Olli Maatta might be one of the best all-around defensemen on the Pittsburgh Penguins' roster as it stands right now. He certainly has the look of a top-pairing blue liner in the not-too-distant future. At just 19, he's already displayed calm and polish far exceeding his years.
Just imagine how high he'll stand above his peers when he's sent back to the OHL next week.
Maatta, five games into his NHL career just one year after having been drafted 22nd overall by the Penguins, is stirring the kind of chatter then-rookie Jordan Staal created in 2007, where a standout showing in his pro tryout period led the Penguins to keep him in the NHL at the expense of precious entry-level contract years. Maatta has four games left to prove his mettle before management has to make a decision regarding his future.
It makes for a great story and some very good hockey. However well he plays, though, the numbers have already made the decision for them.
Recall that, before a spate of injuries near the end of the preseason, the Penguins were scrambling to get their roster below the truncated $64.3 million salary cap ceiling. The demotion of Simon Despres and Tomas Vokoun's LTIR status have helped the team to get out of the red, so to speak, but neither situation is a good season-long solution. Despres is too talented to spend another full year in the AHL and Vokoun, health permitting, is going to resume his place on the roster.
A quick look at the indispensable CapGeek shows the Penguins with virtually $0 in cap space. Vokoun's LTIR designation and some other bits of creative accounting are all that are keeping the team legal. Adding Maatta's $894,167 salary to the roster won't help financially, even though he can help the club along the blue line.
Retaining Maatta this season means moving someone in his stead.
Maatta's London Knights have won back-to-back OHL championships with he and fellow Penguins defense prospect Scott Harrington for a top pairing. Even if Maatta does have nothing left to gain by remaining in junior hockey, the Penguins certainly have something to lose by keeping him aboard the big club.
The question the Penguins need to ask is whether having Maatta is worth the cost of whoever must be lost at his expense.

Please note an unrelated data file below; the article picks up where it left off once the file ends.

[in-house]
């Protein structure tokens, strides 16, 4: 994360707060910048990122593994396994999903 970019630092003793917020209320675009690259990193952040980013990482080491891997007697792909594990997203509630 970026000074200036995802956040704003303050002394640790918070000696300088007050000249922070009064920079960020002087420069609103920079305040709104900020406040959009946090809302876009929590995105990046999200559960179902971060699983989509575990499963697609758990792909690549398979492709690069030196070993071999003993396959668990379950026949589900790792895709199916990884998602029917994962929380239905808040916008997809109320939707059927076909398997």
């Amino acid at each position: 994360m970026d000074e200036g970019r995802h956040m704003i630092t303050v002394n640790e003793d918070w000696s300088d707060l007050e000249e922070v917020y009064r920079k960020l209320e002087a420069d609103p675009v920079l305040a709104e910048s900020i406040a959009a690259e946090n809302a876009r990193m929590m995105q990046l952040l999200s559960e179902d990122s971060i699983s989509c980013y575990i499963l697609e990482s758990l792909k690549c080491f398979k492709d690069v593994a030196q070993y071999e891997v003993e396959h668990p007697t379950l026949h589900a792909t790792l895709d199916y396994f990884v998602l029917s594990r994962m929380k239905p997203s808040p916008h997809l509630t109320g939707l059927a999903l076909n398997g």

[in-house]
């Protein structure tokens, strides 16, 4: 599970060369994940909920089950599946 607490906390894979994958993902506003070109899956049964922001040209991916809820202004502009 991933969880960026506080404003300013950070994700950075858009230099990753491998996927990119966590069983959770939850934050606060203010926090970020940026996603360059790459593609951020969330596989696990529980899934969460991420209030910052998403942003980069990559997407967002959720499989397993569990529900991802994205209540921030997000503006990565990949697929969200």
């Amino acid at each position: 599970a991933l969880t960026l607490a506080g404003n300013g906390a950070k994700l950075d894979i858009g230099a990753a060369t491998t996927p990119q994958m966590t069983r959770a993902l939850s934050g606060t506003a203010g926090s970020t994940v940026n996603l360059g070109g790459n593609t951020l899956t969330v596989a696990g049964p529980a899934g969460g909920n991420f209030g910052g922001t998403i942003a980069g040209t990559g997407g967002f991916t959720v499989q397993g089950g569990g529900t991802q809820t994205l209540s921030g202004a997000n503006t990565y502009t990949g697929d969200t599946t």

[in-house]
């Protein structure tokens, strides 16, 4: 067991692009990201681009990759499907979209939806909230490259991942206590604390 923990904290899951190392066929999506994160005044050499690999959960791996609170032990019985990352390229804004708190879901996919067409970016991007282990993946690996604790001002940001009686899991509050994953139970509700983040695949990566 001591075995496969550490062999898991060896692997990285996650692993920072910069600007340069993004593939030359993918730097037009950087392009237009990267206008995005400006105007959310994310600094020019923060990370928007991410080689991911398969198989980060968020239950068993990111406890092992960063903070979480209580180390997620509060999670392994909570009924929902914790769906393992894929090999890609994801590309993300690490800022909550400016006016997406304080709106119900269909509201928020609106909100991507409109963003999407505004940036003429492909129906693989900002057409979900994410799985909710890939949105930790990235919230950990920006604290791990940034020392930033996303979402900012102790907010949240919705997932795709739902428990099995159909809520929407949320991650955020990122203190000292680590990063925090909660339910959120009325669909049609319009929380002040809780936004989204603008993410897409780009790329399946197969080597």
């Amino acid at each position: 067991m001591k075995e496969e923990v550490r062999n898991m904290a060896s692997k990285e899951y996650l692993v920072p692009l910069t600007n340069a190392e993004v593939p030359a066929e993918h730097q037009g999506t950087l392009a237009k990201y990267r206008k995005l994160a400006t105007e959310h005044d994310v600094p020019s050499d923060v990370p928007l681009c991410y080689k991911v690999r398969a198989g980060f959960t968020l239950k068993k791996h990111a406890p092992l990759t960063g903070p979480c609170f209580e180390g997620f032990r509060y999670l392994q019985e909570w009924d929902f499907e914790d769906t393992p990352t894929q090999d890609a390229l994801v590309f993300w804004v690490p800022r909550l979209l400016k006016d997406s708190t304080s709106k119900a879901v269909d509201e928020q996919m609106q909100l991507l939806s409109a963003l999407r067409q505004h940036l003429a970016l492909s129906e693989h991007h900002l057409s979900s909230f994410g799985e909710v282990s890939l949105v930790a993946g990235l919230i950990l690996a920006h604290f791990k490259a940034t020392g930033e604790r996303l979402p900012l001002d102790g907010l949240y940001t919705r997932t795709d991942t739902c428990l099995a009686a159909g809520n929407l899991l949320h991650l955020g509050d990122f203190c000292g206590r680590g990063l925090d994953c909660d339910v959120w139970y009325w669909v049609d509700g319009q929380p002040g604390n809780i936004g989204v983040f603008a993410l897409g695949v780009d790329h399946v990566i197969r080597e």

In the short term, the obvious candidates are Deryk Engelland and Matt Niskanen. Engelland, 31 and in the final year of his contract, has plateau'd as a seventh defenseman on a team with seven top-six caliber defenders. His contract comes in at some $320,000 less than Maatta's, making a one-for-one salary swap no sure thing.
As for Niskanen? He's an expensive fifth-defenseman at $2.3 million per year. He's also in the last year of his contract. The Penguins don't allow many players to get to the summer in limbo. One imagines Niskanen will be traded or signed to an extension. That depends on whether he is in the Penguins' long-term plans.
In the right now, Niskanen is playing some of the best hockey of his career. He's got five points in as many games, leads the team with a plus-7 rating and, with Letang back on injured reserve, is playing the kind of reliable swiss-army knife game he has quietly produced in each of the last two seasons.
Niskanen is either a trade chip at the highest of his possible sell-high heights, or a comfortable asset to fall back on when Brooks Orpik and Paul Martin come calling for contract extensions or see-you-later's in 2014 and 2015, respectively.
Maatta possesses a ceiling that Niskanen does not, but the rookie simply isn't as well equipped to help the Pens battle through this year's compressed Olympic schedule and, Fleury willing, an extended slog in the NHL's marathon postseason.
Niskanen's got 415 NHL games under his belt and is only 26 years old. Three of the Penguins' top-four defensemen are 32 or older. On a one-for-one basis, it's hard to see Maatta playing Niskanen out of town.
All of this fails to mention the time that will be burned off Maatta's ELC should the Penguins decide to keep him aboard.
The team's core defensemen are old. Martin is 32 years old and has two years left on his current deal. Orpik is 33 and in a contract year. Rob Scuderi, signed through 2017, will be 38 when his latest contract expires.
Gradually, these guys will have to be replaced with the defensive talent the Penguins have made a clockwork habit of drafting. Harrington, Derrick Pouliot and Brian Dumoulin look like future mainstays and Despres, for all his taxi squad treatment in recent years, has the pure stuff to be a top-two defenseman.
It's a promising core, and Maatta's early play suggests he can firmly hold a spot amongst that group.
The Penguins, so long as they have Sidney Crosby, Evgeni Malkin and the fat revenues of season-long sellouts and a sweetheart television deal, will always spend near the upper limits of the salary cap.
Giving away future salary leverage for a player who is only 19 and by no means irreplaceable isn't exactly a page out of the Ray Shero playbook.
Maatta may only add $900,000 to the roster, but saving that kind of money now is no small deal (not to mention the kind of bargain he'll be in the final year of the ELC). Maatta just might be NHL ready, but ask Shero what he could have done with an extra $900,000 to start this season.
There's an adage that holds that the safest way to double your money is to fold it over and put it back in your pocket. Maatta, indeed, looks great. But the Penguins intend to compete for the Cup in every year of the Crosby-Malkin-Letang era -- not just five games into a season.
Putting Maatta back in their pocket, so to speak, will make for a greater payday down the road.
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